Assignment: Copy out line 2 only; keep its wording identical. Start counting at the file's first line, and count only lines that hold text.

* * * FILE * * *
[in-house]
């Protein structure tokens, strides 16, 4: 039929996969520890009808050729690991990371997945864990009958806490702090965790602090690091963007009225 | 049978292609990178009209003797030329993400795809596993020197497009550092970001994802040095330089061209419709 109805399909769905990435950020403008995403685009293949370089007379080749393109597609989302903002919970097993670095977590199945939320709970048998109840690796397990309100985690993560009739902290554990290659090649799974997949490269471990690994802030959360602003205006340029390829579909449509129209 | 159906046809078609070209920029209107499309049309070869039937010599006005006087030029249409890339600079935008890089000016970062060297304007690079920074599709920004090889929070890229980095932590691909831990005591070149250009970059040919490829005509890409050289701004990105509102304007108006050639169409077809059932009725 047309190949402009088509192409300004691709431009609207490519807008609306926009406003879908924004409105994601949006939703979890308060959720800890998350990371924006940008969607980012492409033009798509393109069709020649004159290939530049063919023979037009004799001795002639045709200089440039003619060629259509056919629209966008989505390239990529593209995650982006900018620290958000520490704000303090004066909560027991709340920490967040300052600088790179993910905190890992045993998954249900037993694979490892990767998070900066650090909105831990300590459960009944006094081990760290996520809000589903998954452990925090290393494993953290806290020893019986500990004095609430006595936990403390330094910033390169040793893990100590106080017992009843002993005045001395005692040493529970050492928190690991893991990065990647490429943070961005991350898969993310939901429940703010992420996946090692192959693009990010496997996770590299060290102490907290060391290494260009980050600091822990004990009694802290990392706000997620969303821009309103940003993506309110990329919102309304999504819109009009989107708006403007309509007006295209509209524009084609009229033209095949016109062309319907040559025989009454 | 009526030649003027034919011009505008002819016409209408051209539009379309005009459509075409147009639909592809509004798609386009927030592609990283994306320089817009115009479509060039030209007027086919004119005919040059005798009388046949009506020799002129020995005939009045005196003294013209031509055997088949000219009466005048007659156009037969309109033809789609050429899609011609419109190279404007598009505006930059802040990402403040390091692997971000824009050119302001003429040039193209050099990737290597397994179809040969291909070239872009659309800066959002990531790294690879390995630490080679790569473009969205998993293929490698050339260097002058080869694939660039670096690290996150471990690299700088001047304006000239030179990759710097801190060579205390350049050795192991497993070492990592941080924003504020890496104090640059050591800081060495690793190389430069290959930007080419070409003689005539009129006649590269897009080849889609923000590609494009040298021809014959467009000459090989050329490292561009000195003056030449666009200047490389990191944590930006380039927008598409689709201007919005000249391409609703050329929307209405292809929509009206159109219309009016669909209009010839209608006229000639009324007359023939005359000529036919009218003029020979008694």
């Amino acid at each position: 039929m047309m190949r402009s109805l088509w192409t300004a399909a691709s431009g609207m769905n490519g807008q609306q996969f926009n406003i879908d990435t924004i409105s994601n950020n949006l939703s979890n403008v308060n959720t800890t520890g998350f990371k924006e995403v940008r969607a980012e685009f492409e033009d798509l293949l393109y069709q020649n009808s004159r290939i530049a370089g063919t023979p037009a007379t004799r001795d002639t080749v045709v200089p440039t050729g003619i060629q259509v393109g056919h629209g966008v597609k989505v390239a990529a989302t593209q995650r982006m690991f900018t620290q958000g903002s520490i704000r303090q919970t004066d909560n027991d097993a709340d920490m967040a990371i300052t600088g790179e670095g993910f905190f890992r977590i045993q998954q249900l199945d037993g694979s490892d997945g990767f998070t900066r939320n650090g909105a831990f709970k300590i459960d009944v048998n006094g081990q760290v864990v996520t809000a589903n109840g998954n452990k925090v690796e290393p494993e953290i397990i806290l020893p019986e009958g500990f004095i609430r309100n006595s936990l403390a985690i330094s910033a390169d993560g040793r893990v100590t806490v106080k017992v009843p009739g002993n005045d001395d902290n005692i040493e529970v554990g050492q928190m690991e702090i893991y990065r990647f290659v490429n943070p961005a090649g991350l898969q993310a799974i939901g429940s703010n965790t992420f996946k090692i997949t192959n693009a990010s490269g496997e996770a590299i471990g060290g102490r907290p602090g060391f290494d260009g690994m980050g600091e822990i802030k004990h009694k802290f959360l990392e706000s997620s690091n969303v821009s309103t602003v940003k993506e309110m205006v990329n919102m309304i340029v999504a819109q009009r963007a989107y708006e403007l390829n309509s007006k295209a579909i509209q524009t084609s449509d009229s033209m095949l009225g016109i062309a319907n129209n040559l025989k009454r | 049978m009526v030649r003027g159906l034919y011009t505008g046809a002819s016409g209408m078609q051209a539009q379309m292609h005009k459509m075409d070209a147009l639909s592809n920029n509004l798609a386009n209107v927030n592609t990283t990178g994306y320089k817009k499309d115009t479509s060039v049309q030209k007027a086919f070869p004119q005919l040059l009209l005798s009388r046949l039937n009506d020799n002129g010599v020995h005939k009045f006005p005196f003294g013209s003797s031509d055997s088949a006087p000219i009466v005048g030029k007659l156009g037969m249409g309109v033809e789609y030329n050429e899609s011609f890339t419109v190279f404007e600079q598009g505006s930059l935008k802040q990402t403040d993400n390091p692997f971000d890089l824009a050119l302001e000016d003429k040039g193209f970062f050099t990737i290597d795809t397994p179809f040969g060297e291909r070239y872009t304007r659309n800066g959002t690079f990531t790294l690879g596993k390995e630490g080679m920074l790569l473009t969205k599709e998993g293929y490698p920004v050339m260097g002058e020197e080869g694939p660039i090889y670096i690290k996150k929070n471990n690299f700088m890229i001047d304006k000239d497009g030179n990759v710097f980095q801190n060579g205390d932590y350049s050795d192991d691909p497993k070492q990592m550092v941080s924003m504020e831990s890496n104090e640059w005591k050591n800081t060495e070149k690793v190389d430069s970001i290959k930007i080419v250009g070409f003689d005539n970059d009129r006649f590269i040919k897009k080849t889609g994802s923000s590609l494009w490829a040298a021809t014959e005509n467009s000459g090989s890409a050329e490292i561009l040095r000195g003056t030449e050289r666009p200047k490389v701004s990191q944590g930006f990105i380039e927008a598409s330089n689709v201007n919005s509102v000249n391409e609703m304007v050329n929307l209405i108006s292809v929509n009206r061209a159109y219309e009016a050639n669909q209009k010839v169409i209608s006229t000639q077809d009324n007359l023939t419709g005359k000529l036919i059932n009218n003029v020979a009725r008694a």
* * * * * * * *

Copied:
């Protein structure tokens, strides 16, 4: 039929996969520890009808050729690991990371997945864990009958806490702090965790602090690091963007009225 | 049978292609990178009209003797030329993400795809596993020197497009550092970001994802040095330089061209419709 109805399909769905990435950020403008995403685009293949370089007379080749393109597609989302903002919970097993670095977590199945939320709970048998109840690796397990309100985690993560009739902290554990290659090649799974997949490269471990690994802030959360602003205006340029390829579909449509129209 | 159906046809078609070209920029209107499309049309070869039937010599006005006087030029249409890339600079935008890089000016970062060297304007690079920074599709920004090889929070890229980095932590691909831990005591070149250009970059040919490829005509890409050289701004990105509102304007108006050639169409077809059932009725 047309190949402009088509192409300004691709431009609207490519807008609306926009406003879908924004409105994601949006939703979890308060959720800890998350990371924006940008969607980012492409033009798509393109069709020649004159290939530049063919023979037009004799001795002639045709200089440039003619060629259509056919629209966008989505390239990529593209995650982006900018620290958000520490704000303090004066909560027991709340920490967040300052600088790179993910905190890992045993998954249900037993694979490892990767998070900066650090909105831990300590459960009944006094081990760290996520809000589903998954452990925090290393494993953290806290020893019986500990004095609430006595936990403390330094910033390169040793893990100590106080017992009843002993005045001395005692040493529970050492928190690991893991990065990647490429943070961005991350898969993310939901429940703010992420996946090692192959693009990010496997996770590299060290102490907290060391290494260009980050600091822990004990009694802290990392706000997620969303821009309103940003993506309110990329919102309304999504819109009009989107708006403007309509007006295209509209524009084609009229033209095949016109062309319907040559025989009454 | 009526030649003027034919011009505008002819016409209408051209539009379309005009459509075409147009639909592809509004798609386009927030592609990283994306320089817009115009479509060039030209007027086919004119005919040059005798009388046949009506020799002129020995005939009045005196003294013209031509055997088949000219009466005048007659156009037969309109033809789609050429899609011609419109190279404007598009505006930059802040990402403040390091692997971000824009050119302001003429040039193209050099990737290597397994179809040969291909070239872009659309800066959002990531790294690879390995630490080679790569473009969205998993293929490698050339260097002058080869694939660039670096690290996150471990690299700088001047304006000239030179990759710097801190060579205390350049050795192991497993070492990592941080924003504020890496104090640059050591800081060495690793190389430069290959930007080419070409003689005539009129006649590269897009080849889609923000590609494009040298021809014959467009000459090989050329490292561009000195003056030449666009200047490389990191944590930006380039927008598409689709201007919005000249391409609703050329929307209405292809929509009206159109219309009016669909209009010839209608006229000639009324007359023939005359000529036919009218003029020979008694």